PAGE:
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Old 02-01-2012, 07:45 PM
truarts truarts is offline
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Twisted

Hello, I am new to this forum. Posting one my cast bronze sculpture to see what ya'll thought. Good, bad or indifferent? All comments or questions are welcome.




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Old 02-01-2012, 11:20 PM
sculpturedolls sculpturedolls is offline
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Re: Twisted

Welcome to the forum Truarts.

Is your bronze a dog foot and part of a leg? I'm sorry if I got it wrong as I'm a realist and hard time with abstracts.

In any case, glad to see another sculptor who enjoys bringing their work into bronze.

~SD
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Old 02-02-2012, 12:25 AM
truarts truarts is offline
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Re: Twisted

I deconstructed a discarded child's shoe and then charged myself with the task of reassembling it in a more interesting way to give it a fresh perspective. I wish I could say there was some deep meaning to the piece but I was playing around with re-purposed materials and learning the lost wax technique.

Here is another view:

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Old 02-02-2012, 12:31 AM
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Zoe Sotet Zoe Sotet is offline
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Re: Twisted

I like the shapes in it.
I really don't know much about sculpture, but purely from a visual perspective I think this could benefit from some areas of higher polish, and some more areas of the green (verdigris?) in the pockmarked areas. I think it might create more visual interest and also make it look more finished.
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Old 02-02-2012, 09:24 AM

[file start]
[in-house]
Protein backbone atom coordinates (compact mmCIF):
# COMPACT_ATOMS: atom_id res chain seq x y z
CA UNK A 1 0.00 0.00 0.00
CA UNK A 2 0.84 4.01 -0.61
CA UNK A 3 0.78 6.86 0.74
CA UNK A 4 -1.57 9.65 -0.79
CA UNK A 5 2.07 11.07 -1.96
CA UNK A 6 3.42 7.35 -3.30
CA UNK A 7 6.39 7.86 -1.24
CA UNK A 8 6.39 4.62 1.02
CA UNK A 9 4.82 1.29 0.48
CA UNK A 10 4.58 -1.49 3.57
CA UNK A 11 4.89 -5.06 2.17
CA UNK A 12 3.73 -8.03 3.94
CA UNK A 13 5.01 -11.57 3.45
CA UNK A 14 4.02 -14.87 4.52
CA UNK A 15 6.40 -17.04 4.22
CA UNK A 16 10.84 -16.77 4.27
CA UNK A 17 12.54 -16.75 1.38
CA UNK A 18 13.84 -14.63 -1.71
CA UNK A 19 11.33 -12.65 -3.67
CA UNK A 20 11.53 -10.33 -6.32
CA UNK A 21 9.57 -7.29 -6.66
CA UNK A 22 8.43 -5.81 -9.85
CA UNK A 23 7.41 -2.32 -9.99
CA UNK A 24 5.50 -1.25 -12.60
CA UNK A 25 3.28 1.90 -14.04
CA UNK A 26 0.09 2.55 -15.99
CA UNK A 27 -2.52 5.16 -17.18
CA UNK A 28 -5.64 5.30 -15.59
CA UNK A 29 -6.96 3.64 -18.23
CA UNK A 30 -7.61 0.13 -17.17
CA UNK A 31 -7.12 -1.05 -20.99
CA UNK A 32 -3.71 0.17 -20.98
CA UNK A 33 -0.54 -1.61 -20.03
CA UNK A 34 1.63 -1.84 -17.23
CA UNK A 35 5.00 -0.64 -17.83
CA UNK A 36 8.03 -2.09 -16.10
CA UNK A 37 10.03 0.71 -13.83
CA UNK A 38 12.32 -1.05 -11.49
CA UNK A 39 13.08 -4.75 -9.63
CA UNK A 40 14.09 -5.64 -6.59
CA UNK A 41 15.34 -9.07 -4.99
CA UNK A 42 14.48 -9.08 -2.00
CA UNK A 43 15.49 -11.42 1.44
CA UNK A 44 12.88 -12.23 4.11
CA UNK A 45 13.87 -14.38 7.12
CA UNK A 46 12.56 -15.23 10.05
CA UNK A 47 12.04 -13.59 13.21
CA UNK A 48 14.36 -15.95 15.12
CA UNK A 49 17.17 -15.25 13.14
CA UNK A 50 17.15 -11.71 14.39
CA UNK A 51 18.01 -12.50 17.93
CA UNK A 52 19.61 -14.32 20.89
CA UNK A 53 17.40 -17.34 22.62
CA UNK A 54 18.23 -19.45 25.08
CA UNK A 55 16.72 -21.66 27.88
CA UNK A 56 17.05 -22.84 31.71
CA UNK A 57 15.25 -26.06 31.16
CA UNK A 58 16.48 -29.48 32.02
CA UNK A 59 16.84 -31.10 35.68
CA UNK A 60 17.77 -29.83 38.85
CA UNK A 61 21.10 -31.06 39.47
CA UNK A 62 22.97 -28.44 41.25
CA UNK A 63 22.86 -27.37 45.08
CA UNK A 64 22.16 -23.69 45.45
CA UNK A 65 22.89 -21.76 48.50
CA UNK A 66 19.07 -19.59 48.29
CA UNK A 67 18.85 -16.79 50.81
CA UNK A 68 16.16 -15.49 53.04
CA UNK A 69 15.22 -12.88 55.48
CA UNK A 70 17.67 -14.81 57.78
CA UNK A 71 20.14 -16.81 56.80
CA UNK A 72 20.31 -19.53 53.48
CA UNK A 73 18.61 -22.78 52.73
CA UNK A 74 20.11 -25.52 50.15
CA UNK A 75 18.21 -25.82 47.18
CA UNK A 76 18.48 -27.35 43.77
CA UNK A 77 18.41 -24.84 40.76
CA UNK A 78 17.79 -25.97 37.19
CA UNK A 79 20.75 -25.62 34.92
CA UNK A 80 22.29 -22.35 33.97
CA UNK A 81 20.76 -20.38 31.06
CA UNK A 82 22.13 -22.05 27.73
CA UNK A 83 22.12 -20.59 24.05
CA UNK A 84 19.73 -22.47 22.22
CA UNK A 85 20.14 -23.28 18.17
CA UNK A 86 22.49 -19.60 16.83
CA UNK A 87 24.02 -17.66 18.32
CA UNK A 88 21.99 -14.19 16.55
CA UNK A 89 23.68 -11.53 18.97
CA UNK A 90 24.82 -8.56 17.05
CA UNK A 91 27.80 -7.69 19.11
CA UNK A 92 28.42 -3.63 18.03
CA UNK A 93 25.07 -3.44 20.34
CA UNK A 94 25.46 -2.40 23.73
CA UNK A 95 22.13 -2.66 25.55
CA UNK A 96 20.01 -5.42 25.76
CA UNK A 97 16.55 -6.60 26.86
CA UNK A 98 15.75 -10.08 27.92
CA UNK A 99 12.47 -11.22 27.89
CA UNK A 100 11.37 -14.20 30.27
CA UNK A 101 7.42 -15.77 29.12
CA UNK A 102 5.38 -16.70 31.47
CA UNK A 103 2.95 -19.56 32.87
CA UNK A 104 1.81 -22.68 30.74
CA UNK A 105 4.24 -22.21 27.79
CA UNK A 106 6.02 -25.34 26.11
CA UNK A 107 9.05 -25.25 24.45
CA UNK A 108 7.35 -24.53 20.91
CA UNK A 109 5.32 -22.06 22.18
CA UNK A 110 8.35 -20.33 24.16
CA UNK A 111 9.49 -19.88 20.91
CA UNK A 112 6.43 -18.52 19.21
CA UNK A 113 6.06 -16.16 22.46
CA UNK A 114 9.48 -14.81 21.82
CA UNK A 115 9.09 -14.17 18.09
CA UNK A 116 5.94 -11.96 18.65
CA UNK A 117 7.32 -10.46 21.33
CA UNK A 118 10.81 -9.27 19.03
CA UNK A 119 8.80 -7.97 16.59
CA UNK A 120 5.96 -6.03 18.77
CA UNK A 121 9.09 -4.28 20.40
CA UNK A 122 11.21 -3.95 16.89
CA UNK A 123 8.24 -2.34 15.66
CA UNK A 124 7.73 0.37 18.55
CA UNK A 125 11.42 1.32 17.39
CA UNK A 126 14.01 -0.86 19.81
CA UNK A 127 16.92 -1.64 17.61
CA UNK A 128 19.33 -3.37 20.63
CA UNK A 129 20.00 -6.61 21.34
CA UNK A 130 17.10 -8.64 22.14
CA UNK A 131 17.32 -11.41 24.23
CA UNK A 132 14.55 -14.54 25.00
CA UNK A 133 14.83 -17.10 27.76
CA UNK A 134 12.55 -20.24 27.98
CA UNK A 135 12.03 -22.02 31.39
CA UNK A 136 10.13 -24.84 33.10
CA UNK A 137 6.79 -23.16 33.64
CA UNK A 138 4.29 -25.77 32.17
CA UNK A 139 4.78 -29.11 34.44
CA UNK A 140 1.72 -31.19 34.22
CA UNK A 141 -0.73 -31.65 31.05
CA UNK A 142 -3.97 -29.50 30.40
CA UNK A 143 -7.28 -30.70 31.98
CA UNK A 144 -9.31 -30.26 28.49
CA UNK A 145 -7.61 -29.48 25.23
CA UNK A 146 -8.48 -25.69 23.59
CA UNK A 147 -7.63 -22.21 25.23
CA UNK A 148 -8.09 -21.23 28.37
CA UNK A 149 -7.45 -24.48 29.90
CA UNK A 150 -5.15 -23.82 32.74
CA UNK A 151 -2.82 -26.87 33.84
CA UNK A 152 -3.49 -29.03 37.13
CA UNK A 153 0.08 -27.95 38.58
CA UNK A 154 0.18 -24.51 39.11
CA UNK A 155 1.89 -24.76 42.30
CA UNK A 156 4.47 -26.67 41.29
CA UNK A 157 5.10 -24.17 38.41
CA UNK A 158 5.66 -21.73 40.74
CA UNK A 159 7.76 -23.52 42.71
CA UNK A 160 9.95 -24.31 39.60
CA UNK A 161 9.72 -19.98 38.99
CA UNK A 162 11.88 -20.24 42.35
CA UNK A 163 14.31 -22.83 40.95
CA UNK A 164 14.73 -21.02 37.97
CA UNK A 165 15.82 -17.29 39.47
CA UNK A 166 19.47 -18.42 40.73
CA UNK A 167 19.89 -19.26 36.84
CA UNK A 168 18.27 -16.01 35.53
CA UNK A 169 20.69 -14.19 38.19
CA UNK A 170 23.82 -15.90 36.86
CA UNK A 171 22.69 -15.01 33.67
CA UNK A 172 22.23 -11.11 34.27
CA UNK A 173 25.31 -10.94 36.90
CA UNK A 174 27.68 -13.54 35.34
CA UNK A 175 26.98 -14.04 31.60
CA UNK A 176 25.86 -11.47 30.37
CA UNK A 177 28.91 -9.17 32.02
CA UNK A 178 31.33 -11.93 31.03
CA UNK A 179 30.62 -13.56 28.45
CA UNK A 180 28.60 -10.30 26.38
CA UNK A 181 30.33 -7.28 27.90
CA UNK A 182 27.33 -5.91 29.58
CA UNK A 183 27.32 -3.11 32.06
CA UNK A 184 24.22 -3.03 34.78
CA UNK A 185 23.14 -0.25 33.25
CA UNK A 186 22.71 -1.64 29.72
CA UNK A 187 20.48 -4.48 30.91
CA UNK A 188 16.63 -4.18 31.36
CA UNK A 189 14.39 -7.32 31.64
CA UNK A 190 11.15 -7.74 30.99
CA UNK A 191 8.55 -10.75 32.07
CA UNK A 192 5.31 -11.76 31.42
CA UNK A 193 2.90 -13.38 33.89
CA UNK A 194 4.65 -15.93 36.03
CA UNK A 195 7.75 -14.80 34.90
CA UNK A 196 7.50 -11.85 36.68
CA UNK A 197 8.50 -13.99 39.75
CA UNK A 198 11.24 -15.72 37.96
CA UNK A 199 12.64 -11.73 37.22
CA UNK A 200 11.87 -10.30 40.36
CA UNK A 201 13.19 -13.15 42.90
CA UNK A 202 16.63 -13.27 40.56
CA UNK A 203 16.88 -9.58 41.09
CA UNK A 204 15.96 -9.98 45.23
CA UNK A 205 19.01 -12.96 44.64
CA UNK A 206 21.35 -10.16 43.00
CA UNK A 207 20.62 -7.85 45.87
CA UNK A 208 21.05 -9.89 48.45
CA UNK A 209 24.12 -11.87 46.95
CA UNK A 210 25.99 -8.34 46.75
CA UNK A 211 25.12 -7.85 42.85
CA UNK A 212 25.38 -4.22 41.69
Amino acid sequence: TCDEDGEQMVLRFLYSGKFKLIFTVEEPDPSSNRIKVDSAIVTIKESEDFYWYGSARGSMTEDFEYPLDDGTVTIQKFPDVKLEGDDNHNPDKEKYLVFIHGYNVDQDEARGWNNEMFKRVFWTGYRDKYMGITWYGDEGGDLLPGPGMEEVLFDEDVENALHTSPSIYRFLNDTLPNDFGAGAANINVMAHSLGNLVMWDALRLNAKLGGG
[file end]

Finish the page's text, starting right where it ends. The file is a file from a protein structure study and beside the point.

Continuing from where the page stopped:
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ArtsyLynda ArtsyLynda is offline
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Re: Twisted

It's interesting you came up with this from deconstructing a shoe! I agree with SD - it reminds me of an animal's leg in some ways, but I, too, am a realist and don't "get" abstracts all the time.

Zoe makes good points about the patina. To do a really wonderful patina, you want to have highlights, low-lights and mid-tones. One basic way to achieve this is to use liver sulfate as your first patina, let it settle in the deep parts and let it sit until it goes really dark, then wipe it off the rest of the sculpture. The liver sections will be your "darks" or "low-lights" (my terms - there are probably better ways to say this, but this is what's coming out of my fingers right now . . .). Then apply your main color, perhaps a ferric, which can go from a pale gold to a deep, rich red. Once that's done, go over the sharp edges and high spots with a Scotch Brite pad and buff it back until the bronze itself is showing to create highlights. Wax or laquer the finished piece and you're done. (This is how the patinas are done on my bronzes, FYI). Even on my black horses, if you look closely, you'll see the black (liver sulfate) is darker in the depressions and thinner on the middle and high parts of the body. The high edges of the mane and tail are usually buffed back either all the way to bright bronze or nearly there, to look like sunlight on the hair. Varying the body color (black) on a one-color horse is done by varying the amount of patina you put on, the temperature the bronze is when the patina is applied, etc.

Kudos to you for experimenting and learning by doing! Keep up the good work.
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